Posts Tagged ‘shagadelic’

Whatever happened to the seating platform, the conversation pit?

Tuesday, June 23rd, 2009

Modern Seating Platform

Above, the 1970s modern two-level platform in painter Frank Stella’s loft, from the classic book Inside Today’s Home. Below, a recent photo of the renovated 1950s conversation pit in the Number 31 Hotel in Dublin.

conversation pit

Maybe it’s because I grew up around a hip artist aunt whose 60s/70s handmade house had a seating platform in it, but I am mourning the disappearance of the freeform seating arrangement. And apparently I am not alone. The seating platform and conversation pit of the postwar period (sort of the inverse of each other but amounting to the same thing, mood-wise) probably have their origins in the interior design of the Middle East or North Africa. Over time this form spread to regions within that sphere of influence, such as Greece, Turkey and Spain. In the 1950s, 60s and 70s, conversation pits and raised seating areas looked variously Eastern, hippie, shagadelic, or modernist, but the effect was the same. Obviously architectural design influences mood and behaviour, and these seating styles do inherently invite a completely different form of socializing. And a different quantity of it. As a kid at my aunt’s I would spend all day on her padded window seat platform, which was large enough for about 6 people (maybe 4 stretched out) and which was covered with a huge, natural pale brown Greek flokati and pillows, far more comfortable than any couch or chair. Now when I visit her we still invariably congregate there. Of the two styles I think I actually prefer the seating platform, because it allows you to be even more free-form and informal than most sunken pits, and because it’s cheaper to build. Below, seating platform/window seat in British Columbia; further below, seating platform in the Standard Hotel in LA, by ChimayBleue on Flickr.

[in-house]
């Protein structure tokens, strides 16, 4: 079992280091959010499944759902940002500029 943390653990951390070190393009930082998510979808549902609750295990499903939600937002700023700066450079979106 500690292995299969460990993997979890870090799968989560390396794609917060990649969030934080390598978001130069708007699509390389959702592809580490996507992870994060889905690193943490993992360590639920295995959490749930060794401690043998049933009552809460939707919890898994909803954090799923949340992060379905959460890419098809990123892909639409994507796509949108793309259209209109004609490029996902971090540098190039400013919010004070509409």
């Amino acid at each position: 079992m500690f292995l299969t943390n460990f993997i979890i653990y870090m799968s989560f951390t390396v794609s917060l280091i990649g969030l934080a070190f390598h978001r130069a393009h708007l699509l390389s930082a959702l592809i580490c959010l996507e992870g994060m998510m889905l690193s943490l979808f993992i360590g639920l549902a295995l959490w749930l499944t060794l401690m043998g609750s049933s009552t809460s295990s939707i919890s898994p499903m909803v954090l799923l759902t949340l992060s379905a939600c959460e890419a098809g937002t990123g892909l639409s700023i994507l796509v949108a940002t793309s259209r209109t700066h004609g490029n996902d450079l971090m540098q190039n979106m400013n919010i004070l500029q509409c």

At the lake

The Standard Hotel Downtown LA

Miller House, Columbus, IN, designed by Eero Saarinen, 1957

miller house by saarinen, photo by ezra stoller

Saarinen's Miller House, 1957, via High Steel Heels on Flickr

Above, three photos of perhaps the most famous modern conversation pit of all: it’s in Eero Saarinen’s Miller House in Columbus, Indiana, built in 1957. The top two photos are recent; the last photo is how it originally looked.

Edersheim Apartment by Paul Rudolph, 1970

Above, the Edersheim apartment by architect Paul Rudolph, 1970. Most Paul Rudolph houses featured a conversation pit or equivalent seating arrangement. Below is a related but sort of rustic space age option: suspended sitting and sleeping pods in architect Bruce Goff‘s experimental Bavinger House (1950-55; photo by Lizzy Brooks is from here). Below that is another Bruce Goff building, the Nicol House of 1965, photo by Robert McLaughlin.

Bavinger House by architect Bruce Goff

Bruce Goff's Nicol House, by Robert McLaughlin

teen conversation pit

Teen conversation pit, above; below, the early 70s living/dining room of sculptor Sydney Butche—it appeared in House Beautiful in 1972.

Seating platform, house of sculptor Sydney Butche

Below, some historical precedents:

Estrado, from the Museo Casa Cervantes

The seating area above, an “estrado,” is from Cervantes’ 16th C house, now the Museo Casa Cervantes:

Estrado is the name given to the reception room which is characteristically taken up in part by the a dais ( the estrado itself) covered with rugs where normally the women sat in Moorish fashion on cushions following the Spanish custom of Islamic origin which foreign visitors found very surprising although it in Spain it survived practically until the Bourbon era.